I can do the send directions to nav thing, too. Though unlike BTS’s case, my car won’t turn on the heated seats. Still, considering I paid the same as a plastic Subaru penalty box with burlap seats and an antediluvian dashboard, I’m not complaining. :P

  • avatar

    Maybe I’m just cheap, but that’s a lot of money for what amounts to about 3 minutes of discomfort in the afternoon.

  • avatar

    I’m willing to buy gas and parts for my cars, I ain’t paying for what should be a free app.

    Don’t factory key-fobs already do stuff like this?

    • 0 avatar

      This too. I am buying the product, and paying for the optional app compatibility. I’m not paying you a fee to use something which I already paid for.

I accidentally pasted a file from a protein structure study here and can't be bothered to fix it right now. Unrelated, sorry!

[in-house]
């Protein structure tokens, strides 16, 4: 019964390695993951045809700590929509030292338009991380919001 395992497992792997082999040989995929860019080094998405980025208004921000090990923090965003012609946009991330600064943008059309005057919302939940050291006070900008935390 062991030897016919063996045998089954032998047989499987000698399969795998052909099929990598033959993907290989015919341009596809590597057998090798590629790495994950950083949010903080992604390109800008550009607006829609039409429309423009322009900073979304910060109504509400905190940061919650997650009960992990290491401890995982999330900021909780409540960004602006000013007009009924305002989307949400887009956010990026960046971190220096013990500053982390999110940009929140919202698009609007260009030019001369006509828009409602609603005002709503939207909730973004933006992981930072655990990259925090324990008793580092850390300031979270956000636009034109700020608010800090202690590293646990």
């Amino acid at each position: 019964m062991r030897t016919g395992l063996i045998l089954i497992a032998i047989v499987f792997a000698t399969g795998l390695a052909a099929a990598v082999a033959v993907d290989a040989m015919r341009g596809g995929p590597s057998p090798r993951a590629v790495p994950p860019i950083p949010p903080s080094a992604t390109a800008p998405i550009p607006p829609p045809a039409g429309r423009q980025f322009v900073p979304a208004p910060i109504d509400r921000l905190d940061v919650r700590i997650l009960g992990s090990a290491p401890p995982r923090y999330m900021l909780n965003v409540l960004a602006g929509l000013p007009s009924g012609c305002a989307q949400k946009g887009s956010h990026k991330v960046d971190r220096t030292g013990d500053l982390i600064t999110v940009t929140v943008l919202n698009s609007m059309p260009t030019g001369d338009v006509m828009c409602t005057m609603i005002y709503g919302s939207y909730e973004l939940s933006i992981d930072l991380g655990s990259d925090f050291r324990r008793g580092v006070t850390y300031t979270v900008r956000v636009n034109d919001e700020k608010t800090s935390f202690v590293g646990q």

Just like if my sat nav cost a subscription, I wouldn’t pay for that either.

    • 0 avatar

      I’m sure it will also come standard with all sorts of security vulnerabilities.

    • 0 avatar

      Well, with our 2012 Sonata Limited, which has Hyundai’s BlueLink telematics system, the app *is* the only way to remote start the vehicle. The key fob does not have a remote start function.

      • 0 avatar

        Was the app free for your Hyundai?

        Lets hope that cars don’t go the way of video games via the whole concept of “charge people for what they’ve already purchased”.

        • 0 avatar